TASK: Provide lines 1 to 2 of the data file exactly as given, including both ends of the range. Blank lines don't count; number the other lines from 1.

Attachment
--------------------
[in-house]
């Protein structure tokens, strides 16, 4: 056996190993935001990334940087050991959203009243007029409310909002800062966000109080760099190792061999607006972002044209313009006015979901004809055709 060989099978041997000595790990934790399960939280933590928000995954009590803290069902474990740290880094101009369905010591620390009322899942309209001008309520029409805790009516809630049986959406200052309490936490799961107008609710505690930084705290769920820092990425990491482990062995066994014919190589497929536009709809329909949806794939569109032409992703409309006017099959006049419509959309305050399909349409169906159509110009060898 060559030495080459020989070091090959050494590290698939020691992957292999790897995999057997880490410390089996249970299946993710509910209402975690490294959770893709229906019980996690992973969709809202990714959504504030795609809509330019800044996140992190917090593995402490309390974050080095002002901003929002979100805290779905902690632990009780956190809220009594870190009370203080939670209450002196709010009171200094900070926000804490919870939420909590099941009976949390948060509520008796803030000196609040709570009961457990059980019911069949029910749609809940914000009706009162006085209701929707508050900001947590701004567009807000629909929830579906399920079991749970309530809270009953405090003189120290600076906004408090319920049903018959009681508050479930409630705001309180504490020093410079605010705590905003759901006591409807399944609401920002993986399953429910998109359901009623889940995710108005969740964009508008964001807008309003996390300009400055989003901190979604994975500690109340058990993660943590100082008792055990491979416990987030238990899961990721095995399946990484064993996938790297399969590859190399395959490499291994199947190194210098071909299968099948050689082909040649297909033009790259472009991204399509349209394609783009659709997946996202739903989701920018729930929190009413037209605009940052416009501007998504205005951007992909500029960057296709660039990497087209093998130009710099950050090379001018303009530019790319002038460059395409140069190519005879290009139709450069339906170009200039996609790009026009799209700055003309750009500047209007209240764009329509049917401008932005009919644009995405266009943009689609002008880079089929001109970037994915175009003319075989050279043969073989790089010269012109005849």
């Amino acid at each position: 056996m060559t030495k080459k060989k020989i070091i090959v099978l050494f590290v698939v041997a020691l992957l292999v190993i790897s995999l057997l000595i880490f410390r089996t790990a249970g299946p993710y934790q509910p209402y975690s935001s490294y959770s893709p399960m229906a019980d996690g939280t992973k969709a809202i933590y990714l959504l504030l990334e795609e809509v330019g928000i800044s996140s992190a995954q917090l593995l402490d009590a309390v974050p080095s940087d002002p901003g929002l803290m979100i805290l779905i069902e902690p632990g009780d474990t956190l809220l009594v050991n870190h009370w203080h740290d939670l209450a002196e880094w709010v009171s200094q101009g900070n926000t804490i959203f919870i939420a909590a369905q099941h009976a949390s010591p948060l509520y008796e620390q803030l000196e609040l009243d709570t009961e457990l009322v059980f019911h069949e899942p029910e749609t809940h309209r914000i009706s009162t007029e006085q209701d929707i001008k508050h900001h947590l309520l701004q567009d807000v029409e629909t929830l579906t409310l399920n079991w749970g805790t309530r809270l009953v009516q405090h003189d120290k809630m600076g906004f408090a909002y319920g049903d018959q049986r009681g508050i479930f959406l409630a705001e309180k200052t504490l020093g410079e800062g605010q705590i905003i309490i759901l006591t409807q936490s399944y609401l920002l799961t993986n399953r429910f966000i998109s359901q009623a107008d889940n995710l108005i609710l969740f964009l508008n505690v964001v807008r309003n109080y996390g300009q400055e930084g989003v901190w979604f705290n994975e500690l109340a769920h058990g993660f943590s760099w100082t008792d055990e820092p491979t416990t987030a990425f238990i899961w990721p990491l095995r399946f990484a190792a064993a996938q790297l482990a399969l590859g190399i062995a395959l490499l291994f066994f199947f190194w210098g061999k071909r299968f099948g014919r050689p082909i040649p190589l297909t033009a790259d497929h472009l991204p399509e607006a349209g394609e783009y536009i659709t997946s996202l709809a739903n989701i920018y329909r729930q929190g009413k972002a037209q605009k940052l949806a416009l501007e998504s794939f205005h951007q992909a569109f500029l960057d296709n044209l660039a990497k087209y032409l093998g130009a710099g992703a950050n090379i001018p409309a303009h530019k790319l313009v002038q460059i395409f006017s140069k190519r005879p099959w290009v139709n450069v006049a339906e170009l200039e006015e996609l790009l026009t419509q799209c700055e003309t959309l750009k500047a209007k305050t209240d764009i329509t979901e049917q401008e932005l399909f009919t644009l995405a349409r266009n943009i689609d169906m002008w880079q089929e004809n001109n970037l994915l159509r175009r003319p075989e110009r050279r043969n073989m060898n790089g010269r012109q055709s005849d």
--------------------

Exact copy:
[in-house]
């Protein structure tokens, strides 16, 4: 056996190993935001990334940087050991959203009243007029409310909002800062966000109080760099190792061999607006972002044209313009006015979901004809055709 060989099978041997000595790990934790399960939280933590928000995954009590803290069902474990740290880094101009369905010591620390009322899942309209001008309520029409805790009516809630049986959406200052309490936490799961107008609710505690930084705290769920820092990425990491482990062995066994014919190589497929536009709809329909949806794939569109032409992703409309006017099959006049419509959309305050399909349409169906159509110009060898 060559030495080459020989070091090959050494590290698939020691992957292999790897995999057997880490410390089996249970299946993710509910209402975690490294959770893709229906019980996690992973969709809202990714959504504030795609809509330019800044996140992190917090593995402490309390974050080095002002901003929002979100805290779905902690632990009780956190809220009594870190009370203080939670209450002196709010009171200094900070926000804490919870939420909590099941009976949390948060509520008796803030000196609040709570009961457990059980019911069949029910749609809940914000009706009162006085209701929707508050900001947590701004567009807000629909929830579906399920079991749970309530809270009953405090003189120290600076906004408090319920049903018959009681508050479930409630705001309180504490020093410079605010705590905003759901006591409807399944609401920002993986399953429910998109359901009623889940995710108005969740964009508008964001807008309003996390300009400055989003901190979604994975500690109340058990993660943590100082008792055990491979416990987030238990899961990721095995399946990484064993996938790297399969590859190399395959490499291994199947190194210098071909299968099948050689082909040649297909033009790259472009991204399509349209394609783009659709997946996202739903989701920018729930929190009413037209605009940052416009501007998504205005951007992909500029960057296709660039990497087209093998130009710099950050090379001018303009530019790319002038460059395409140069190519005879290009139709450069339906170009200039996609790009026009799209700055003309750009500047209007209240764009329509049917401008932005009919644009995405266009943009689609002008880079089929001109970037994915175009003319075989050279043969073989790089010269012109005849």